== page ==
Aaron & Sanders PLLC

Located in Nashville, Aaron | Sanders PLLC is an intellectual property and technology law firm. Their practice consists of trademarks, copyrights, privacy, internet, and solving business disputes. Founded in 2011 on the idea that all businesses deserve sophisticated affordable legal representation, Aaron | Sanders represent technology companies and start-ups in licensing matters and business disputes.

Aaron & Sanders PLLC Blogs

Latest from Aaron & Sanders PLLC

What a Fight Between Two Lines of Stuffed Animals Teaches Us About Trade Dress and Functionality I’ve warned you about trying to protect “designs” in the U.S. before. Outside of design patents (which are rare and not always an option), U.S. law doesn’t really recognize “designs.” It recognizes sculptures (under copyright law) and trade dress (under trademark law). Both have their limitations. Let’s say you want to protect this “design”: A single Squishmallow, downloaded…
Photograph by Reuben G. Brewer, under Creative Commons Attribution-Share Alike 4.0 International Hail to the Washington Football Team! By now you’ve probably heard that the American football team that plays in the Washington D.C. area has decided to change its team name from a racist slur to, well, something else. Nobody’s not sure yet. The Washington football team hasn’t decided. There are fairly well-substantiated rumors that this delay is the result of a “trademark dispute.”…
ID 10364985 © Kirsty Pargeter | Dreamstime.com   Last time, we gave witness to the demise of the EU-US Privacy Shield program. I promised you I would explain who might be able to take advantage of one of the last grounds remaining to import personal data to the US from the EU.  That remaining ground is that “the transfer is necessary for the performance of a contract between the data subject and the controller or…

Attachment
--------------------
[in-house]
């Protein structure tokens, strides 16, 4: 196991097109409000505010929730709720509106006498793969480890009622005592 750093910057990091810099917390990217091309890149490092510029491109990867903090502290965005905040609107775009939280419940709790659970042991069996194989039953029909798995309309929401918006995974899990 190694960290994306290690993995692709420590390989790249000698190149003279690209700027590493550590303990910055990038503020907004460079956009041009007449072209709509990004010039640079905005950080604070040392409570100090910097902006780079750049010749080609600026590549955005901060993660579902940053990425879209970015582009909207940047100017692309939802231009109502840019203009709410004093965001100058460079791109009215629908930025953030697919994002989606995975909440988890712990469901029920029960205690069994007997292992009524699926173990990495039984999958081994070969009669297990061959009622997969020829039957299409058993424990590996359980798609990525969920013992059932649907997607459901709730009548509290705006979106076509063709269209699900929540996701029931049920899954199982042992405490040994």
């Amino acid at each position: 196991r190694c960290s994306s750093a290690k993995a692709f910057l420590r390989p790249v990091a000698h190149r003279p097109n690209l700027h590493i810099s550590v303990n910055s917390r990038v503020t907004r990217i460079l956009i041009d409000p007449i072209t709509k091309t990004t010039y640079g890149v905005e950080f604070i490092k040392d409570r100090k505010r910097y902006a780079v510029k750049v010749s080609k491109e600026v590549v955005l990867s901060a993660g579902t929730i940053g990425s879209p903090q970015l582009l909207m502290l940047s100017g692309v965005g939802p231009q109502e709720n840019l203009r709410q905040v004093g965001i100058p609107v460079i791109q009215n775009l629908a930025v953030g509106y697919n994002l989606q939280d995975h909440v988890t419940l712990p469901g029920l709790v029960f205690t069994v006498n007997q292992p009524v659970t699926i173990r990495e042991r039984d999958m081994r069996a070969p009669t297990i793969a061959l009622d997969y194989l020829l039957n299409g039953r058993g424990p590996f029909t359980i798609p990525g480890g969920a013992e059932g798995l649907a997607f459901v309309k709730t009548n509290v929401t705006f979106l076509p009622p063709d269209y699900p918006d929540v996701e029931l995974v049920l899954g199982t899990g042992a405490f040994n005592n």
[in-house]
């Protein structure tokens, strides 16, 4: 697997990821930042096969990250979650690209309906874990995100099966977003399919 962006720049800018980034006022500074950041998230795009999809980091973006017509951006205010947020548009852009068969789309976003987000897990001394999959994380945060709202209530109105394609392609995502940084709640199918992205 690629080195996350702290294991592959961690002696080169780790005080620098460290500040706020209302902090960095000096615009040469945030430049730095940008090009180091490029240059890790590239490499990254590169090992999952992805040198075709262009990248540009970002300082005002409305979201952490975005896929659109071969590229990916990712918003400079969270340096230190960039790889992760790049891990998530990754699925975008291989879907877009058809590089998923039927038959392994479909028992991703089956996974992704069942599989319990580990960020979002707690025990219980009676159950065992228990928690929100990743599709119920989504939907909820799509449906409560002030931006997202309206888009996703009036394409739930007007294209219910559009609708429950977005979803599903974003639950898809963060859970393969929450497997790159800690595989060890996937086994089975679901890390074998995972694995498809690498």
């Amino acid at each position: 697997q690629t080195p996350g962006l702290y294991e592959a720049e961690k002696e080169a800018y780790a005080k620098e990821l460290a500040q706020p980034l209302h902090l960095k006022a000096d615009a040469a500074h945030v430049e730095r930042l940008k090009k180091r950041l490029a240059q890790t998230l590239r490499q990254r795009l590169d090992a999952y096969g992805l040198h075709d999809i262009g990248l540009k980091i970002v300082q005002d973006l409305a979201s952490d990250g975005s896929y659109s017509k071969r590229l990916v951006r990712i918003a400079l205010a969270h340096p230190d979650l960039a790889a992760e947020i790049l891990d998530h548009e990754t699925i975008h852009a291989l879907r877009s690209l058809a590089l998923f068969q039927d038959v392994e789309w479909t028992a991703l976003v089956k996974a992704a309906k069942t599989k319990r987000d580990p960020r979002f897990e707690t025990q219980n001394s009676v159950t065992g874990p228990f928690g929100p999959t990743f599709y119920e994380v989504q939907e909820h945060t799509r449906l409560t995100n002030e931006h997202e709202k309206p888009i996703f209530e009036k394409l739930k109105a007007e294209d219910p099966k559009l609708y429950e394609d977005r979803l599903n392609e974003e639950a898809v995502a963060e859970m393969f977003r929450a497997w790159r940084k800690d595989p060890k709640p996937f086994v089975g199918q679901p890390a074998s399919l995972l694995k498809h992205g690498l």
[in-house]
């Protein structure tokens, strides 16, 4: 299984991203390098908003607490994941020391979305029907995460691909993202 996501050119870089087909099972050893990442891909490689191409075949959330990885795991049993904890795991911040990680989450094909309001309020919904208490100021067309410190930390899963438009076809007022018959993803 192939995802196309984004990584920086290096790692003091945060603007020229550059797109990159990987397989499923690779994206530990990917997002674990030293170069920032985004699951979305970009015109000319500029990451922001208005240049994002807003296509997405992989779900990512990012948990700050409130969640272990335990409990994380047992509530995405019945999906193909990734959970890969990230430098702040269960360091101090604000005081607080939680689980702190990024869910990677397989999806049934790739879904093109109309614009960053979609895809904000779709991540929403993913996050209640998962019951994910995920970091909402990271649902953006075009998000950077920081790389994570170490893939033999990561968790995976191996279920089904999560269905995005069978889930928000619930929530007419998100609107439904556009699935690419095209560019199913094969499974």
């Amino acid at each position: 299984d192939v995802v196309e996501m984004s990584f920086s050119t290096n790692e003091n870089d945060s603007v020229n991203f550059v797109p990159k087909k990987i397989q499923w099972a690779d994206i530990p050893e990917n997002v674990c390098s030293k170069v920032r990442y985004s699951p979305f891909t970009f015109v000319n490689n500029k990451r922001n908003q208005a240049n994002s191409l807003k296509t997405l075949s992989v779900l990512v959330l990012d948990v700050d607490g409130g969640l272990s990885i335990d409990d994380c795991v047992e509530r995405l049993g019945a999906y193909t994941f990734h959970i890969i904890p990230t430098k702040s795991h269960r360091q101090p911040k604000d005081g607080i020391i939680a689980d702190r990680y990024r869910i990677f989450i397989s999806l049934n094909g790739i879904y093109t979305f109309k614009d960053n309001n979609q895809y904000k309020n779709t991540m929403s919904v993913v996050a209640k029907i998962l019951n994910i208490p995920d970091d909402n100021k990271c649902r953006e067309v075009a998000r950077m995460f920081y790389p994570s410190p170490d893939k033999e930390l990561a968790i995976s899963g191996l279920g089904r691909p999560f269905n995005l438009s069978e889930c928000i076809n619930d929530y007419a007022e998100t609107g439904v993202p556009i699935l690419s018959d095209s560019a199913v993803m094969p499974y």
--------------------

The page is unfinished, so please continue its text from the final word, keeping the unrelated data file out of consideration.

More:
Tara Aaron-Stelluto publishes “Four Privacy Law Considerations for Trademark Counsel” with the American Bar Association, Intellectual Property Litigation Committee. The article explores the reputational suffered by companies after data breaches, the challenges posed by emerging data protection laws to trademark investigations, and how trademark counsel can and should be involved in data security discussions at the executive level. Privacy and data protection laws are sweeping the nation and the world and compliance with the varied…
If your company is one of the 5378 who have certified under U.S. #Privacy Shield, your world got rocked last night. /1 — Your CCPA “Do Not Sell” Link is Not Conspicuous (@tara_aaron) July 16, 2020 If you are a company in the U.S. that collects personal information on people in the European Union, your world got rocked last Thursday morning. (Do you see how early I had to get out of bed that day?)…
What Happens if Reasonable Minds Could Disagree Whether Information in a Copyright Registration Is “Inaccurate”? Last time, I wrote about an outrageous legal result, Unicolors v. H & M. Because the copyright holder made a ministerial (i.e., minor) mistake on its copyright registration application form, it had a very large judgment for copyright infringement thrown out. It had won at trial, been awarded money damages by a jury, then been awarded its attorneys’…
When American Exceptionalism Isn’t Exceptional Americans assume copyright is something you have to register for. The rest of the world assumes either registration is voluntary or honestly doesn’t know what you’re talking about. The truth about copyright registration, in the United States, is a little more complicated. Or, more accurately, a little more mystical. You do not need to register a work to have copyright in it. Copyright attaches itself (“vests in”) the author as…
The U.S. Copyright Office’s Section 512 Report Is “Unbalanced” After five years of work, the U.S. Copyright Office has issued its lengthy report about how the DMCA safe harbors are working. If you want to read it, you can read it here. The headline takeaway was that, about 20 years later, the safe harbors are “unbalanced” against copyright holders. But I don’t think you should bother because that conclusion isn’t really supported by anything.…
Joint Operation of a Business Leads to a Nightmare of a Case It’s fun to blog about well-publicized cases, like the recent Stairway to Heaven decision. But I pay much more attention to quotidian IP cases like this one involving a haunted house on Washington State Route 9 near Seattle. Not only are they much more like the cases I actually litigate, but they hold many more lessons for how to avoid sticky legal…